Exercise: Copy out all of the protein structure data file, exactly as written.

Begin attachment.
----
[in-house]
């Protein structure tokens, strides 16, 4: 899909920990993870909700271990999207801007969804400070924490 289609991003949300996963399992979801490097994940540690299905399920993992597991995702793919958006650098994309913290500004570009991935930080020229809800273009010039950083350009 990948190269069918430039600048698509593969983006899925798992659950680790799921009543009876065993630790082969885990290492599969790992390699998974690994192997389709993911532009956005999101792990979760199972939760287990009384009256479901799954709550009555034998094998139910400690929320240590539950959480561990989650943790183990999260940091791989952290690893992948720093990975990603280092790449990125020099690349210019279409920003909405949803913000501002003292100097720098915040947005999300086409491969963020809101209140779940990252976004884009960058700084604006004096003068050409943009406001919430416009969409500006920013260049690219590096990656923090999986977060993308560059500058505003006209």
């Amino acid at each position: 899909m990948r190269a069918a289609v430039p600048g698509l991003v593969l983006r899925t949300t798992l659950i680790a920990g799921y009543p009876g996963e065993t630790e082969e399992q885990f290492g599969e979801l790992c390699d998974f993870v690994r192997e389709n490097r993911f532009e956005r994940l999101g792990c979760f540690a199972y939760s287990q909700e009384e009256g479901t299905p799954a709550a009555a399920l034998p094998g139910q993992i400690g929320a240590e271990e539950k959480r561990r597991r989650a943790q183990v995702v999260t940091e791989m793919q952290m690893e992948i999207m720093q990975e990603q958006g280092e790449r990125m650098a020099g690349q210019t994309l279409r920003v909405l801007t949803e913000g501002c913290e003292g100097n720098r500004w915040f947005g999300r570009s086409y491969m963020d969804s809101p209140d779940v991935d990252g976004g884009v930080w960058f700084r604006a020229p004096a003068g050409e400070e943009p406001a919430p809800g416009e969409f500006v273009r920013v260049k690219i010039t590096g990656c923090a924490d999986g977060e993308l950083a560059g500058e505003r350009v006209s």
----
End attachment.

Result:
[in-house]
């Protein structure tokens, strides 16, 4: 899909920990993870909700271990999207801007969804400070924490 289609991003949300996963399992979801490097994940540690299905399920993992597991995702793919958006650098994309913290500004570009991935930080020229809800273009010039950083350009 990948190269069918430039600048698509593969983006899925798992659950680790799921009543009876065993630790082969885990290492599969790992390699998974690994192997389709993911532009956005999101792990979760199972939760287990009384009256479901799954709550009555034998094998139910400690929320240590539950959480561990989650943790183990999260940091791989952290690893992948720093990975990603280092790449990125020099690349210019279409920003909405949803913000501002003292100097720098915040947005999300086409491969963020809101209140779940990252976004884009960058700084604006004096003068050409943009406001919430416009969409500006920013260049690219590096990656923090999986977060993308560059500058505003006209």
């Amino acid at each position: 899909m990948r190269a069918a289609v430039p600048g698509l991003v593969l983006r899925t949300t798992l659950i680790a920990g799921y009543p009876g996963e065993t630790e082969e399992q885990f290492g599969e979801l790992c390699d998974f993870v690994r192997e389709n490097r993911f532009e956005r994940l999101g792990c979760f540690a199972y939760s287990q909700e009384e009256g479901t299905p799954a709550a009555a399920l034998p094998g139910q993992i400690g929320a240590e271990e539950k959480r561990r597991r989650a943790q183990v995702v999260t940091e791989m793919q952290m690893e992948i999207m720093q990975e990603q958006g280092e790449r990125m650098a020099g690349q210019t994309l279409r920003v909405l801007t949803e913000g501002c913290e003292g100097n720098r500004w915040f947005g999300r570009s086409y491969m963020d969804s809101p209140d779940v991935d990252g976004g884009v930080w960058f700084r604006a020229p004096a003068g050409e400070e943009p406001a919430p809800g416009e969409f500006v273009r920013v260049k690219i010039t590096g990656c923090a924490d999986g977060e993308l950083a560059g500058e505003r350009v006209s």